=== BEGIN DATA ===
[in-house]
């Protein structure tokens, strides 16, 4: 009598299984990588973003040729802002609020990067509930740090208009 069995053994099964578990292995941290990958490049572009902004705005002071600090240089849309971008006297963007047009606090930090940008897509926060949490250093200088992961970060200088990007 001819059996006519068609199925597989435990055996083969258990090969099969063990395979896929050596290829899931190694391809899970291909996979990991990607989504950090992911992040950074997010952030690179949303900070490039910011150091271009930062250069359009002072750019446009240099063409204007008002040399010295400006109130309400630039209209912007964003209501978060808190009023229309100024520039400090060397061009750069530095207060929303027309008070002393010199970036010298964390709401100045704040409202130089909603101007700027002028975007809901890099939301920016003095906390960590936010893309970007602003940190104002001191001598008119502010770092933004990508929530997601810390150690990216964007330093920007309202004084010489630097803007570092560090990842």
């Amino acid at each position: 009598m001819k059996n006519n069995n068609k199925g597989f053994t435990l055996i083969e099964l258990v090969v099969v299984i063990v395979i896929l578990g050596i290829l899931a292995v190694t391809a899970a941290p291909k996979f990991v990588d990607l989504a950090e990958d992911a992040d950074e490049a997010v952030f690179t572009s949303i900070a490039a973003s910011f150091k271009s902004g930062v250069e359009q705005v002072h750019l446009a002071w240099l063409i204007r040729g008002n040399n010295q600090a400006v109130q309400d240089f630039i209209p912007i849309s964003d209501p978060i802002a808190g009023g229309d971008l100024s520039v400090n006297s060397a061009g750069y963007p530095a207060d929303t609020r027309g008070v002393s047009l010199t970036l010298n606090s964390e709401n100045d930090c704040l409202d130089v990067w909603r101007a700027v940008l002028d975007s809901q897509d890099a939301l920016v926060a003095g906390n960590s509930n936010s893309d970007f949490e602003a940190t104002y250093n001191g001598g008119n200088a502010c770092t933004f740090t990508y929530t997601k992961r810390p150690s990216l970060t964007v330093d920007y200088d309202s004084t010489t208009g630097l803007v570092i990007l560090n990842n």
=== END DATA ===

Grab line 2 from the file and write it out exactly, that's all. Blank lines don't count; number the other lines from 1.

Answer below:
């Protein structure tokens, strides 16, 4: 009598299984990588973003040729802002609020990067509930740090208009 069995053994099964578990292995941290990958490049572009902004705005002071600090240089849309971008006297963007047009606090930090940008897509926060949490250093200088992961970060200088990007 001819059996006519068609199925597989435990055996083969258990090969099969063990395979896929050596290829899931190694391809899970291909996979990991990607989504950090992911992040950074997010952030690179949303900070490039910011150091271009930062250069359009002072750019446009240099063409204007008002040399010295400006109130309400630039209209912007964003209501978060808190009023229309100024520039400090060397061009750069530095207060929303027309008070002393010199970036010298964390709401100045704040409202130089909603101007700027002028975007809901890099939301920016003095906390960590936010893309970007602003940190104002001191001598008119502010770092933004990508929530997601810390150690990216964007330093920007309202004084010489630097803007570092560090990842």